should be provided for every invalid.

Shoes are preferable for ordinary journeys. In their
make, let reason and not fashion rule. The j should be
double soled, have lov/ and broad heels, lace firmly
around the ankle, and fit loosely over the toes. Eubber
boots or overshoes should be abolished, especially from
the invalid's outfit. Kubber overcoats, are equally ob-
jectionable. They are all Unwholesome contrivances.
A pair of easy slippers must always be remembered.


For ladies a hood, for gentlemen a felt hat, are the
proper head-dresses on the route.

In all parts of the South woolen clothing is required
in winter, and flannel under-clothing should be worn by
every one who goes there in pursuit of health. Kext
to flannel, cotton is to be recommended. It is more a
non-conductor of heat than linen, and thus better pro-
tects the body from changes of temperature.

Every person in feeble health— and those who are
robust will not find the suggestion amiss — should have
with them a few cases of devilled ham, sardines, potted
meats, German sausage, or other savory and portable
preparations, which, with the assistance of a few crack-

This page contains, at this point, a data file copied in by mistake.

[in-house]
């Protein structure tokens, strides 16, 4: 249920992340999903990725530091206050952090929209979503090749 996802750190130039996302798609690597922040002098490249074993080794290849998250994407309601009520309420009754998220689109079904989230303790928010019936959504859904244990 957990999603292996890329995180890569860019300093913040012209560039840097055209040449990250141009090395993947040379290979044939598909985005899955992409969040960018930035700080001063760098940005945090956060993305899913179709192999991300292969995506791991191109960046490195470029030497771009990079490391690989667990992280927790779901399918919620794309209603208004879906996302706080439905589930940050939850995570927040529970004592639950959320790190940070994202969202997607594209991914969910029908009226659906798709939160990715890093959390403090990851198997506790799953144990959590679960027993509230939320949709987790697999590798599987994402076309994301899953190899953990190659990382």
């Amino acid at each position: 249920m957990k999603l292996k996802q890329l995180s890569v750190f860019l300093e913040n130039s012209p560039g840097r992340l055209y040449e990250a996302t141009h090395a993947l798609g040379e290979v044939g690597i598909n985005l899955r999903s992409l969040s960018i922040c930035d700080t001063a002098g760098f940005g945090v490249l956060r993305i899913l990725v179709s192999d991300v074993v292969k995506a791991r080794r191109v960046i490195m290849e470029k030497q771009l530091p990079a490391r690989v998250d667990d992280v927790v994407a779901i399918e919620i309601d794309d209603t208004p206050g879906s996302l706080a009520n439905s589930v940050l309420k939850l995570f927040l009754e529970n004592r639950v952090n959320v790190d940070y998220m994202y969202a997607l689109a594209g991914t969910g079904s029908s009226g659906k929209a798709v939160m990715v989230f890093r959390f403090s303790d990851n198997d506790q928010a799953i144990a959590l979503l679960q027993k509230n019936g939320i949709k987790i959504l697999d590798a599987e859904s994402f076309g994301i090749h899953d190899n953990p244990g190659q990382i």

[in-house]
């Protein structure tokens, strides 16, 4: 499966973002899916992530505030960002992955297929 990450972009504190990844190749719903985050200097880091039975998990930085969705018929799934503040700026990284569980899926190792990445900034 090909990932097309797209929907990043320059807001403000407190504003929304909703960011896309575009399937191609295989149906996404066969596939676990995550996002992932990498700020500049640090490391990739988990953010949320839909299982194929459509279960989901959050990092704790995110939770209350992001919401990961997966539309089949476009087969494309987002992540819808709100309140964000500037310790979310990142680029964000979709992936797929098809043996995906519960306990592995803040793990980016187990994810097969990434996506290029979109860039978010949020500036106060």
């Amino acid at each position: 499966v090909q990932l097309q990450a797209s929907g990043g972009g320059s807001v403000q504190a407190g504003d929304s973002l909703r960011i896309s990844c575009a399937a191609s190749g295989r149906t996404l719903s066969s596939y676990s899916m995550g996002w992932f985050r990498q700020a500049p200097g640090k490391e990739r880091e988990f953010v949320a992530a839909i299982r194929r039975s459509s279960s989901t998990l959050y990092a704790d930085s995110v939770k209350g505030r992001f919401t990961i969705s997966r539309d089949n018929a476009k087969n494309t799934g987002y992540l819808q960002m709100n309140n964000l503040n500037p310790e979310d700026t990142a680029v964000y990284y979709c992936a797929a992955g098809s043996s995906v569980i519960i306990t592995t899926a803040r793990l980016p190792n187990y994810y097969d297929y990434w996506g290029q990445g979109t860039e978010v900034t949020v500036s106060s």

ers or a piece of bread, will make a good lunch. A
flask of wine or something similar, helps out such an
impromptu meal. Frequently it is much better than
to gulp down a badly cooked dinner in the time allow-
ed by the trains.

A strong umbrella, and a stout pocket knife, are in-
dispensable. Guns, ammunition, rods, and fishing
tackle should always be provided before starting. They
should be well protected from dampness, especially the
guns and powder. Florida is the paradise of the sports-
man, and those who are able should not omit to have a
'* camp hunt" while there. Tents, camp equipage, and
the greater part of the supplies should be purchased in
the Srorth, as they are dearer and not often the best
in the Sou het-n cities.

On arriving at a hotel, first see that your baggage is
safe •, then that your room is well aired, and the sheets
on the bed dry.
It is always well in traveling to have baggage enough


— always a bother to have too much. A good sized
leather traveling-bag will do for the single man ; but
where a lady is attached, a medium sized leather trunk,
which can be expressed or " checked through," and a
light traveling-bag, to be taken into the cars and state-
rooms, and carried in the hand, are the requisites.

Money can be transmitted so readily by certified check
or draft, that a tourist need not carry much with him.
He should, however, have a reserve fund about him, so
as to be prepared for one of those disagreeable emer-